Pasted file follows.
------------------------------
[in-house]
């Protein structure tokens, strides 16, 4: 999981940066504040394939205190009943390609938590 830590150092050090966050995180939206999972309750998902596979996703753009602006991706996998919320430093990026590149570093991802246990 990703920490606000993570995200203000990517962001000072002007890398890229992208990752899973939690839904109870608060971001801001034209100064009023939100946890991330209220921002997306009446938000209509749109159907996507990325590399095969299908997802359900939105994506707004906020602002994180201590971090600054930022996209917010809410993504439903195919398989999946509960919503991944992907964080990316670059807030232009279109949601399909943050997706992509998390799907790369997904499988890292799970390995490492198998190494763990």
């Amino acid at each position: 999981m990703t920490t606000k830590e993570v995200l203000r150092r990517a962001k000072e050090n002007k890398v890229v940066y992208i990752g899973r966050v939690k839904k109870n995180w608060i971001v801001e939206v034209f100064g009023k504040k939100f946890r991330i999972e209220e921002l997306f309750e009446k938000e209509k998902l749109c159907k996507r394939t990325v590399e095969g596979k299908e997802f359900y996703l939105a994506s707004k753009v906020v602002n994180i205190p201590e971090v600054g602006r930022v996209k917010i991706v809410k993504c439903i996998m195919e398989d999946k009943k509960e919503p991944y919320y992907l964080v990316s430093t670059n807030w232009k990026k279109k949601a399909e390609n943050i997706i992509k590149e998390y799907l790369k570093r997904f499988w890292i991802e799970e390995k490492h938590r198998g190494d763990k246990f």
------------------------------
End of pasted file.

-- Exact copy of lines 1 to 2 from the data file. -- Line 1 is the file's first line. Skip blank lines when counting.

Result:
[in-house]
């Protein structure tokens, strides 16, 4: 999981940066504040394939205190009943390609938590 830590150092050090966050995180939206999972309750998902596979996703753009602006991706996998919320430093990026590149570093991802246990 990703920490606000993570995200203000990517962001000072002007890398890229992208990752899973939690839904109870608060971001801001034209100064009023939100946890991330209220921002997306009446938000209509749109159907996507990325590399095969299908997802359900939105994506707004906020602002994180201590971090600054930022996209917010809410993504439903195919398989999946509960919503991944992907964080990316670059807030232009279109949601399909943050997706992509998390799907790369997904499988890292799970390995490492198998190494763990």